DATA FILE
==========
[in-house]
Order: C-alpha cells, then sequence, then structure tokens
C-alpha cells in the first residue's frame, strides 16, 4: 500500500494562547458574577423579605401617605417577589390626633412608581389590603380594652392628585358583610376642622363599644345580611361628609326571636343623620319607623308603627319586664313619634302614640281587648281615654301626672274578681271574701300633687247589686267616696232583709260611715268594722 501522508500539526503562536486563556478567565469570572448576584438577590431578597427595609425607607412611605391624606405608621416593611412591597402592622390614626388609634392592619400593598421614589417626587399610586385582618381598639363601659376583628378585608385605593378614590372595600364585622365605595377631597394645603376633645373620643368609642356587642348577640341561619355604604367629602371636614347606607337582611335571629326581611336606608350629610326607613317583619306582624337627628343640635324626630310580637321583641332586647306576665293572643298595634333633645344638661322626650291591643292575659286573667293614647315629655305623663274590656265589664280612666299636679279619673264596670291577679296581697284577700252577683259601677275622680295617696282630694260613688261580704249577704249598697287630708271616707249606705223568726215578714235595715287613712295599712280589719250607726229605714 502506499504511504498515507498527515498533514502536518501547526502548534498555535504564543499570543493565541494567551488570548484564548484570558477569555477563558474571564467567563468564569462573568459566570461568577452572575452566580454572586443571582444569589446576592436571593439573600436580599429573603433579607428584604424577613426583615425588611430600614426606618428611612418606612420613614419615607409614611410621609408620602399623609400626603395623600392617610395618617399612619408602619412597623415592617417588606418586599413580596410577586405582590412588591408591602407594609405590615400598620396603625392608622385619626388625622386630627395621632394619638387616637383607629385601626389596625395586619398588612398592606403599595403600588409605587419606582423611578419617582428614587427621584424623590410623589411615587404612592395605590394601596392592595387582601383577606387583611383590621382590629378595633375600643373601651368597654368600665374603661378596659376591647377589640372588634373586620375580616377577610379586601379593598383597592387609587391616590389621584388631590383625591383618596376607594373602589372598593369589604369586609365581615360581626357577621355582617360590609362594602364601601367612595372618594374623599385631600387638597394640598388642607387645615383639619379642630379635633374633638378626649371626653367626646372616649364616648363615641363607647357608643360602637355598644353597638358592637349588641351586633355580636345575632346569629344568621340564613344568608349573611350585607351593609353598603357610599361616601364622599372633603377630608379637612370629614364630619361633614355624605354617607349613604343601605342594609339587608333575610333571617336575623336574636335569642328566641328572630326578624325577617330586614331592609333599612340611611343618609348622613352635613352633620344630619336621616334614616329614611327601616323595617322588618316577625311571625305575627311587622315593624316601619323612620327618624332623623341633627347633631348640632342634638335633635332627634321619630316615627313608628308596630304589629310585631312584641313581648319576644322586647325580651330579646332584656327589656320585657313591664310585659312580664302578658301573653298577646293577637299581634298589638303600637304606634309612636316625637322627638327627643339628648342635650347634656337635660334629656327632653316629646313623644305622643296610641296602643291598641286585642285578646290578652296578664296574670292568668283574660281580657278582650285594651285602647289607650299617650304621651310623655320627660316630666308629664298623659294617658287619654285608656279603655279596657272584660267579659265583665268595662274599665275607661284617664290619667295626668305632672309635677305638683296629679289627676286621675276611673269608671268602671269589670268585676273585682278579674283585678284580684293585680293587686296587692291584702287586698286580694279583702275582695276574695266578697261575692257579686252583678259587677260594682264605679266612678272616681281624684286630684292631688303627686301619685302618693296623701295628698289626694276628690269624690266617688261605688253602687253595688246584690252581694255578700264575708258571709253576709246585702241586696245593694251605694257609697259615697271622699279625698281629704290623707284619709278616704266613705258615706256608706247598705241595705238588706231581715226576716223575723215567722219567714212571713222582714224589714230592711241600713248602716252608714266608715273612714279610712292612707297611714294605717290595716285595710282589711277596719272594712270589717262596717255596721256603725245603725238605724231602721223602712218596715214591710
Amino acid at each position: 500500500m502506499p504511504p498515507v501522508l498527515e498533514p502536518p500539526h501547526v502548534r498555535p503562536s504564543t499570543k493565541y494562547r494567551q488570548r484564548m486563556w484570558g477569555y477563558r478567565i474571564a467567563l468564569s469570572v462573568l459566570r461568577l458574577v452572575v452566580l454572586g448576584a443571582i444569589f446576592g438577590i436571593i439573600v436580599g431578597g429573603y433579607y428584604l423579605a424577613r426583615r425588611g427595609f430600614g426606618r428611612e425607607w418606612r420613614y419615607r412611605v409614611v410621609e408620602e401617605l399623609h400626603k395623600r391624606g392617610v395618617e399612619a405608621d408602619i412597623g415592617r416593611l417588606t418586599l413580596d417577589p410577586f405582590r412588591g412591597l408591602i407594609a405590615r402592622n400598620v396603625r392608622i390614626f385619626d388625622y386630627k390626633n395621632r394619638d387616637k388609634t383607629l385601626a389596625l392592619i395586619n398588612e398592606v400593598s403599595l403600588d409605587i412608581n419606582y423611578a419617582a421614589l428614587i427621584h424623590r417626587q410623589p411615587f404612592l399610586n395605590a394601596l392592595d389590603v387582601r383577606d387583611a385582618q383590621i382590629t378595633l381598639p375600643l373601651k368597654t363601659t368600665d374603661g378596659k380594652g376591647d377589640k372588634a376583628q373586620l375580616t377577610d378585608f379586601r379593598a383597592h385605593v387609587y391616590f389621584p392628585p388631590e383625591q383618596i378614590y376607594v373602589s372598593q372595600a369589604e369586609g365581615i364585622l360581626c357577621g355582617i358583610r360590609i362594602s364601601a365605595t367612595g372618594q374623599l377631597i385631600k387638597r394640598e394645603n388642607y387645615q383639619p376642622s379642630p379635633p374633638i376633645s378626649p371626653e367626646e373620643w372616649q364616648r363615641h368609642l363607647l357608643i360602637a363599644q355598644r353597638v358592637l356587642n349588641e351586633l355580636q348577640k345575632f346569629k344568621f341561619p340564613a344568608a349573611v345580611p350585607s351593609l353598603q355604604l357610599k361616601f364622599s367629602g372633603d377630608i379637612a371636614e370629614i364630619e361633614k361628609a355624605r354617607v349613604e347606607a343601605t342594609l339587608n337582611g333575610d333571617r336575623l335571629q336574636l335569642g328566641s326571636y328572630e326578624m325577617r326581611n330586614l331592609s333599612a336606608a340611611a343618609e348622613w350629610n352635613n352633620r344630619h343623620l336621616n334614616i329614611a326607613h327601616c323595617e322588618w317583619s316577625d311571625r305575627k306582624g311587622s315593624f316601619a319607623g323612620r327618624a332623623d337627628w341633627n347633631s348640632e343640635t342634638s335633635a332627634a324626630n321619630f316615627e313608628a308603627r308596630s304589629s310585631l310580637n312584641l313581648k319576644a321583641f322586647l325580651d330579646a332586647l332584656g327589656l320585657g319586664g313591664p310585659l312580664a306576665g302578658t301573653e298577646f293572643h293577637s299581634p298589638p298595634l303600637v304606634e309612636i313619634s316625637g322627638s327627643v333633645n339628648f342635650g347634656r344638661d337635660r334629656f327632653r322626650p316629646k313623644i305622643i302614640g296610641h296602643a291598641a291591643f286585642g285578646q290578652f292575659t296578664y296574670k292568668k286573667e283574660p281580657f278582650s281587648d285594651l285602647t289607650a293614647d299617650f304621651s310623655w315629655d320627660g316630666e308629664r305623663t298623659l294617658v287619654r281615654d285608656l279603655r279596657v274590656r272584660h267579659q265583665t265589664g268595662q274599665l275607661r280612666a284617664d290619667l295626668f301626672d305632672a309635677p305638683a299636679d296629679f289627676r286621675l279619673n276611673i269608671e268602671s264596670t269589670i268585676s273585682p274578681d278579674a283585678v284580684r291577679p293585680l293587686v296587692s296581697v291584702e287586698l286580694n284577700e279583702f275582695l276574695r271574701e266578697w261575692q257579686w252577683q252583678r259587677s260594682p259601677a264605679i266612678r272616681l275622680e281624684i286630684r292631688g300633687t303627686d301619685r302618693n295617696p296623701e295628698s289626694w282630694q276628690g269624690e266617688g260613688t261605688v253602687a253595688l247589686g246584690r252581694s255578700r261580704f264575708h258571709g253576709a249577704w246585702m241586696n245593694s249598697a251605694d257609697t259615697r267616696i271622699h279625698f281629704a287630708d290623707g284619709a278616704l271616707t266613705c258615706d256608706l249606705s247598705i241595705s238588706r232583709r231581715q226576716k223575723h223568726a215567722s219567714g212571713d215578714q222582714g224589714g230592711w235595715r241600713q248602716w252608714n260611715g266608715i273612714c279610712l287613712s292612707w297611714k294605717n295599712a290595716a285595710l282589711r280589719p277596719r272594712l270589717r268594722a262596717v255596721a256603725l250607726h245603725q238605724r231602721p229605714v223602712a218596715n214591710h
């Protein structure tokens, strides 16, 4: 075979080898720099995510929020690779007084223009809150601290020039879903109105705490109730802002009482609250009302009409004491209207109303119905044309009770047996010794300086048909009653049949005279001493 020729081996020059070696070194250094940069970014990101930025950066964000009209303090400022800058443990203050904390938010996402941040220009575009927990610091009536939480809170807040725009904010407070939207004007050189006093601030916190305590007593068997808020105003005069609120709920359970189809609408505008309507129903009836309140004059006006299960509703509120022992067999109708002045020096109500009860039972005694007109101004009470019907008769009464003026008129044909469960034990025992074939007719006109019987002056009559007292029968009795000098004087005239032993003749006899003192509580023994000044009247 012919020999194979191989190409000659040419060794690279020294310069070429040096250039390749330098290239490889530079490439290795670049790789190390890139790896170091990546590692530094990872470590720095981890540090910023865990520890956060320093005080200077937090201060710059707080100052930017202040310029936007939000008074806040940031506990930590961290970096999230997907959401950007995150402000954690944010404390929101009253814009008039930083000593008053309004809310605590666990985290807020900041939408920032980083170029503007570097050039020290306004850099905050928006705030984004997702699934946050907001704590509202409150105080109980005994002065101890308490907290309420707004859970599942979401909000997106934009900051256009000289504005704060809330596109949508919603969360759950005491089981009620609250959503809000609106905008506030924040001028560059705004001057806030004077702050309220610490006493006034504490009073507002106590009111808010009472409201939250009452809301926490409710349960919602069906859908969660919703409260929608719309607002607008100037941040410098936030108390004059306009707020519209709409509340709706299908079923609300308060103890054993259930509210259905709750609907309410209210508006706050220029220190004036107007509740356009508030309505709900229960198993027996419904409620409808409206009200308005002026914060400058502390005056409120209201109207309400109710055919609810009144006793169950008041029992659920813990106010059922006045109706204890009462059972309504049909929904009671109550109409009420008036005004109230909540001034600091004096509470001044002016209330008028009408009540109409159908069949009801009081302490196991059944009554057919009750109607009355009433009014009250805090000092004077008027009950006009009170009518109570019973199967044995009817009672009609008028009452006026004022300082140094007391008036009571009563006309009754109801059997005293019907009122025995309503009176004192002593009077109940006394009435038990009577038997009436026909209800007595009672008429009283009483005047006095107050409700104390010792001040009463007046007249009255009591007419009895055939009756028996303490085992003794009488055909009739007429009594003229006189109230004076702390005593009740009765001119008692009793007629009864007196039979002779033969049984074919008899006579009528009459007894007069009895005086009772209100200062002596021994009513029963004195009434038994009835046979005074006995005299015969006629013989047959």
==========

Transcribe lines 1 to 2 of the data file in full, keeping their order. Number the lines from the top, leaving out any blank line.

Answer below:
[in-house]
Order: C-alpha cells, then sequence, then structure tokens